Gene Weingarten
Washington Post Staff Writer
Tuesday, January 12, 1999; 8:12 AM

To: Howard Milstein and Daniel Snyder, plutocrats From: Gene Weingarten, Washington Post Staff Writer Gentlemen: Congratulations on your new purchase. You have shelled out more for the Washington Redskins than Tom Jefferson paid for Louisiana, the Dakotas and a few million amber-waved acres in between. This gives you a certain degree of power in this town. You can dine wherever you wish without reservations. You can flog your servants and no one will care. And, above all, you can change the name of the team.

You should. It stinks. We have a new one that's better.

You have heard all the tired arguments about changing the team's name, pro and con. (Pro: The current name is a racial slur, a foul expectoration. It is the n-word, the k-word, the p-word, an entire alphabet of mindless hatred. It is demeaning not only to Native Americans but to all people who honor pride in ancestry. Con: The current name is very popular among fat guys who scream.)

If you make this change, the average Redskins fan may fuss and grumble about tradition and oversensitivity. You will be accused of political correctness.

But the average Redskins fan -- let's call him Larry -- is neither an idiot nor a bigot. On some level, Larry understands this name has to go. And because he believes in free enterprise and the perquisites of success, he will not question your right to choose a new name yourselves. You guys have a brief window of opportunity, until you become the Redskins. Larry will understand. He admires your riches and power, and begrudges you neither. He knows he'd damn well change the name of the team himself, if he could. He would call it the Washington Larrys.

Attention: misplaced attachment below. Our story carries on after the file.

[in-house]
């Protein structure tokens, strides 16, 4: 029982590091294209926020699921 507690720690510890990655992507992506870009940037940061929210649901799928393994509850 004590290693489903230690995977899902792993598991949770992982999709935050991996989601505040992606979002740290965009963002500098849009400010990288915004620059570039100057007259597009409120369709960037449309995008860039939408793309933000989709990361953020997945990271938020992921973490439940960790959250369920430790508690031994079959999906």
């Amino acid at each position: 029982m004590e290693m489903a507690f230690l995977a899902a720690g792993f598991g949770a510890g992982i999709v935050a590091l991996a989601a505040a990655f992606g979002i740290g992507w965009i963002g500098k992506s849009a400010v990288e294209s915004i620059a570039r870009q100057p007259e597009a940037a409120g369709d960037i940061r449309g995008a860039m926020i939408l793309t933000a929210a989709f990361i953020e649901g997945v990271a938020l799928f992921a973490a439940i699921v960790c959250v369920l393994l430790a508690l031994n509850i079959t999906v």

So do it. You will survive. Good people will applaud you. God will approve, too.

How do you go about choosing a new name? There are certain things you should not do.

First, resist the temptation to call them the 'Skins. I know this is a popular suggestion. But it is very bad, both because it makes no sense (why not "the Pancreases"?) and because it is as transparent as ballpark beer. You might as well name the team "the 'Chuckers" or "the 'Olacks" or "the 'Ebes."

Second, appoint no committees. Conduct no marketing surveys. Great decisions are not made like that. Joe Gibbs did not take a public opinion poll before he called an end-around on fourth and goal from the 3. He consulted his gut. That's what leaders do.

Above all, you should not open up this decision to the public, as the Washington Bullets did. A contest produces too many ideas, and the sheer numbers deaden your mind. The Bullets wound up with five dull and stupid finalists. Now the team is the dull and stupid Washington Wizards, a name that replaces the objectionable specter of urban crime with the objectionable specter of white sheets, pointy heads and flaming crosses.

No, the problem with contests is that the true gems sometimes get lost. Trust me, I know. I run a reader-participation contest every Sunday in The Post.

It is called The Style Invitational. It began nearly six years ago, and as it happens, the very first contest was to come up with a new name for the Washington Redskins.

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